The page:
Five Principles for a Dynamite Teaching Statement

Just because you have never written a statement of your teaching philosophy does not mean you do not have a philosophy. If you engage a group of learners who are your responsibility, then your behavior in designing their learning environment must follow from your philosophical orientation…. What you need to do is discover what [your philosophy] is and then make it explicit. – Coppola 2000, 1

If you want to write an explosive teaching statement that leaves your hiring committee in awe, there are at least five things you will want to consider in relation to your teaching and learning: introspection, impact, content, methods, and assessment. These five categories consistently appear throughout the many resources available to those writing a statement of teaching philosophy.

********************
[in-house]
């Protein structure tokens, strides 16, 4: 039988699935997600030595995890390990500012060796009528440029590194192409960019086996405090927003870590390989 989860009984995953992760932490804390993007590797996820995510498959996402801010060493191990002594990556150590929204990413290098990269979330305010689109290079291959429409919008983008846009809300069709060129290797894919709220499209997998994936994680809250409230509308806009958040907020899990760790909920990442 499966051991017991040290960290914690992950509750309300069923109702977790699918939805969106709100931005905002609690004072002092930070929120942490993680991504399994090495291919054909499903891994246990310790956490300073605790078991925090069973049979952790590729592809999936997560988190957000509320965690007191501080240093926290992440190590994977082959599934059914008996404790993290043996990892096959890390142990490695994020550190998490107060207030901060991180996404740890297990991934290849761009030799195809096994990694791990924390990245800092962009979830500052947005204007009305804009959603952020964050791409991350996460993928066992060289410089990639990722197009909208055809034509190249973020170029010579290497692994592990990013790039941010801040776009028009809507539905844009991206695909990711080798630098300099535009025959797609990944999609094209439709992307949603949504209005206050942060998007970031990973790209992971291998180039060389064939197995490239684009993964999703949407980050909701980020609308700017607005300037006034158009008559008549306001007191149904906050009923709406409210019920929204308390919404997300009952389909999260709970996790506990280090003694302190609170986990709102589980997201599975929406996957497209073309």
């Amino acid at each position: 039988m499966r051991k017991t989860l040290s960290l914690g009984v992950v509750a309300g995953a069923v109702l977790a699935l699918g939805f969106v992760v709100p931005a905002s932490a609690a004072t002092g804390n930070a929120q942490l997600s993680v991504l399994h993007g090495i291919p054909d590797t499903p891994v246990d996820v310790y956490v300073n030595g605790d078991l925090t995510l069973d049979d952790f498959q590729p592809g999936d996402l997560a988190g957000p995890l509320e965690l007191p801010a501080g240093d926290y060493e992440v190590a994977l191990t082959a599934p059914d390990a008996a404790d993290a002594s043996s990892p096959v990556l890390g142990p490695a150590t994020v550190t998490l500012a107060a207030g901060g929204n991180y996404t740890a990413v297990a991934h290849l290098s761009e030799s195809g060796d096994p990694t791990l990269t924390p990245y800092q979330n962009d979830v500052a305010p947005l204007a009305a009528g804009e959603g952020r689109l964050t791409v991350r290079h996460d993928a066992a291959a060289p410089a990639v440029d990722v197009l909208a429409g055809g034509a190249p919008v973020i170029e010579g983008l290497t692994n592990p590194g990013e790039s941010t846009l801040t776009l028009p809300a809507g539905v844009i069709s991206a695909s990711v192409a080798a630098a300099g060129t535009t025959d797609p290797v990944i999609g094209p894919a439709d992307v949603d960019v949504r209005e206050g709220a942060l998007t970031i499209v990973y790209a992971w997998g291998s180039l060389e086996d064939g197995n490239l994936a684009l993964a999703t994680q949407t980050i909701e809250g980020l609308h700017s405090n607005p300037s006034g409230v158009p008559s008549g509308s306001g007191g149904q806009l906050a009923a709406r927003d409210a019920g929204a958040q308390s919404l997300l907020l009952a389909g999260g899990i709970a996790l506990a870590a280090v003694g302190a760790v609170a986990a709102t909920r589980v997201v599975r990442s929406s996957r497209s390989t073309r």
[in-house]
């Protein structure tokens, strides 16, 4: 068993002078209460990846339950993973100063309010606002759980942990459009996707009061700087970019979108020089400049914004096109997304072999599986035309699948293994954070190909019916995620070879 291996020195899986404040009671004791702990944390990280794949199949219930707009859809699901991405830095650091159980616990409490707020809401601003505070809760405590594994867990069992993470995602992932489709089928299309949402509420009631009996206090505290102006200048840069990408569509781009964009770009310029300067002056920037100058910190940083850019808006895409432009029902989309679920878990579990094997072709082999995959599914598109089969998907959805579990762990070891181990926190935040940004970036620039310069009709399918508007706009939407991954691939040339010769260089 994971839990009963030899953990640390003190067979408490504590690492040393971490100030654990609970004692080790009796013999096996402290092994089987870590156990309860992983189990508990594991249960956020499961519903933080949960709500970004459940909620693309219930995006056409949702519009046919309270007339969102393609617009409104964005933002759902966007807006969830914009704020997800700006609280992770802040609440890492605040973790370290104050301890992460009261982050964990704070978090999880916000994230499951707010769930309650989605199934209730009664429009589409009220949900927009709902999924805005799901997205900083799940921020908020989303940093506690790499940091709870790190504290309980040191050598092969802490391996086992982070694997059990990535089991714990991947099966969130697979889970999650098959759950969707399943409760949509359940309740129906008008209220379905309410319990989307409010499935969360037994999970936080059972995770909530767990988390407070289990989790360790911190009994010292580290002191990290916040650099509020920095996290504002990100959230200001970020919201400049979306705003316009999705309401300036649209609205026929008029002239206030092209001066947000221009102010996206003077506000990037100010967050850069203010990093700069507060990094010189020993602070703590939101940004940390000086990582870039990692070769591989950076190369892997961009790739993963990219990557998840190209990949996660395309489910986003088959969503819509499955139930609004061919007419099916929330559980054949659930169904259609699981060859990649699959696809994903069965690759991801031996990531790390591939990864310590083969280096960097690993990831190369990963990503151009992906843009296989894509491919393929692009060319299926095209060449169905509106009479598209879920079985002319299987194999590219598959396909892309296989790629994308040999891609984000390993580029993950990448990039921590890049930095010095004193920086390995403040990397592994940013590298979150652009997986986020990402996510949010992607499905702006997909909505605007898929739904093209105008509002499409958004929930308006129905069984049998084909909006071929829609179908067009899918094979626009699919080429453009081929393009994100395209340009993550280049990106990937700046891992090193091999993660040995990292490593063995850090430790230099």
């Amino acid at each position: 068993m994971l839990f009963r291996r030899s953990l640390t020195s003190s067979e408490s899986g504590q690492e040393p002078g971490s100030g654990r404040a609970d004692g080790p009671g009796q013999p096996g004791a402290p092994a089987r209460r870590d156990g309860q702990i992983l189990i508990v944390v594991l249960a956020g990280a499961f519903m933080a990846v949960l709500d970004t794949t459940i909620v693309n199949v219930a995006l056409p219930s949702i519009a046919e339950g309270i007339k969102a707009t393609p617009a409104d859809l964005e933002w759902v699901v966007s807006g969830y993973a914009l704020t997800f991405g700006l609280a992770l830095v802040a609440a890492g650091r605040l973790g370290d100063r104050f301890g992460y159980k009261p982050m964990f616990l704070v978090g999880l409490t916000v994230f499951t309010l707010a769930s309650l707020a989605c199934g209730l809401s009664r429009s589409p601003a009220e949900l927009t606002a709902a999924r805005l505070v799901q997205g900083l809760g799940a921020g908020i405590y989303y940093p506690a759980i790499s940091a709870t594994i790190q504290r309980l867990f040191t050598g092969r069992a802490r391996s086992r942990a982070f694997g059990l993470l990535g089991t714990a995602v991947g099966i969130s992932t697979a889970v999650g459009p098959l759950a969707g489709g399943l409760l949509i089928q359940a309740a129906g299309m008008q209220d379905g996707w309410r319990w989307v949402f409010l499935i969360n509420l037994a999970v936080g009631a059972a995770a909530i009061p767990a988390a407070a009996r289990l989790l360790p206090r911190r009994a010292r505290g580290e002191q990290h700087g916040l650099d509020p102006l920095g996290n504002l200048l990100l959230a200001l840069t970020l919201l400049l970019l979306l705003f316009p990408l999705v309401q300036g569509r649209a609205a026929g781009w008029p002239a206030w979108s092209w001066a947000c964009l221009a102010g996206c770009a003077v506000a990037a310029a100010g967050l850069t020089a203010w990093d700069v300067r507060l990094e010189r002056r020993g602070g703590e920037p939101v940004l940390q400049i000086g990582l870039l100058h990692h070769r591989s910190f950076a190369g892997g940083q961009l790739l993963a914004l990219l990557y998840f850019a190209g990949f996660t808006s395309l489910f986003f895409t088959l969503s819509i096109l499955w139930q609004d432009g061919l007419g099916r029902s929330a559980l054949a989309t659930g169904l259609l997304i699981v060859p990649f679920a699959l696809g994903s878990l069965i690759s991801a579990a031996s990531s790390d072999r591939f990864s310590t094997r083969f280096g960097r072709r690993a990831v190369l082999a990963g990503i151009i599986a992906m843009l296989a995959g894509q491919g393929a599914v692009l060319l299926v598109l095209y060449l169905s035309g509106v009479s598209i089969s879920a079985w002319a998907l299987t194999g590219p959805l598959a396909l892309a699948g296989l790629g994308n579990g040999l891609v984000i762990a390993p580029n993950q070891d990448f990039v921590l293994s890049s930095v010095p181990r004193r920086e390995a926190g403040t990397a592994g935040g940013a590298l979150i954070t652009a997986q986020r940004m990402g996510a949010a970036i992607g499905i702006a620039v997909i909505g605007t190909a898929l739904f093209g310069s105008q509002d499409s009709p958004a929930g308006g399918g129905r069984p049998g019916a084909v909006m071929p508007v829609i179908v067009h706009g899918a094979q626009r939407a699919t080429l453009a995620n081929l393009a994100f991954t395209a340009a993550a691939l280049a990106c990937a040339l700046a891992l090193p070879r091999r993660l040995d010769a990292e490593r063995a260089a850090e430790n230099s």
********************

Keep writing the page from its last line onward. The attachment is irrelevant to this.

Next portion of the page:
This blog is an overview of the insights generated during the Futures Initiative fellows workshop on statements of teaching philosophy, held on Wednesday, April 6. Critical contributors to this conversation include Cathy N. Davidson, Katina Rogers, Patrik Svensson, Frances Tran, Lauren Melendez, Mike Rifino, Kalle Westerling, Allison Guess, Lisa Tagliaferri, Fiona Barnett, and Michael Dorsch.

Read the full post on HASTAC.

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